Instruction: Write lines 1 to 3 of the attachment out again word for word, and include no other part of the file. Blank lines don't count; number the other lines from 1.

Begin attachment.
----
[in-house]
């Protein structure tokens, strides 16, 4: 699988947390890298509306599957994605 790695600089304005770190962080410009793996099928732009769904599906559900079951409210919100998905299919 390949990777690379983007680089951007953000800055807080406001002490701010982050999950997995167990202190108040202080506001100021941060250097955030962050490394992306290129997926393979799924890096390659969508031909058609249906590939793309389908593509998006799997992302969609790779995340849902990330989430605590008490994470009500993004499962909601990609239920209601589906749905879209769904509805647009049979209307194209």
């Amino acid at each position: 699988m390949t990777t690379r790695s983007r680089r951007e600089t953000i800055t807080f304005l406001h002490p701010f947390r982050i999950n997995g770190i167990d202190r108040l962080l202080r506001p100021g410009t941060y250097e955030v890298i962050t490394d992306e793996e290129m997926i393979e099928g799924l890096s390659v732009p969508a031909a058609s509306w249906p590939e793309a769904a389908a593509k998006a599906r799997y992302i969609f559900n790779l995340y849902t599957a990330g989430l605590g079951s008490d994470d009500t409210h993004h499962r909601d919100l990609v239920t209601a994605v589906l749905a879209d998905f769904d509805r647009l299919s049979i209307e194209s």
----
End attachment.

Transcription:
[in-house]
């Protein structure tokens, strides 16, 4: 699988947390890298509306599957994605 790695600089304005770190962080410009793996099928732009769904599906559900079951409210919100998905299919 390949990777690379983007680089951007953000800055807080406001002490701010982050999950997995167990202190108040202080506001100021941060250097955030962050490394992306290129997926393979799924890096390659969508031909058609249906590939793309389908593509998006799997992302969609790779995340849902990330989430605590008490994470009500993004499962909601990609239920209601589906749905879209769904509805647009049979209307194209």
């Amino acid at each position: 699988m390949t990777t690379r790695s983007r680089r951007e600089t953000i800055t807080f304005l406001h002490p701010f947390r982050i999950n997995g770190i167990d202190r108040l962080l202080r506001p100021g410009t941060y250097e955030v890298i962050t490394d992306e793996e290129m997926i393979e099928g799924l890096s390659v732009p969508a031909a058609s509306w249906p590939e793309a769904a389908a593509k998006a599906r799997y992302i969609f559900n790779l995340y849902t599957a990330g989430l605590g079951s008490d994470d009500t409210h993004h499962r909601d919100l990609v239920t209601a994605v589906l749905a879209d998905f769904d509805r647009l299919s049979i209307e194209s």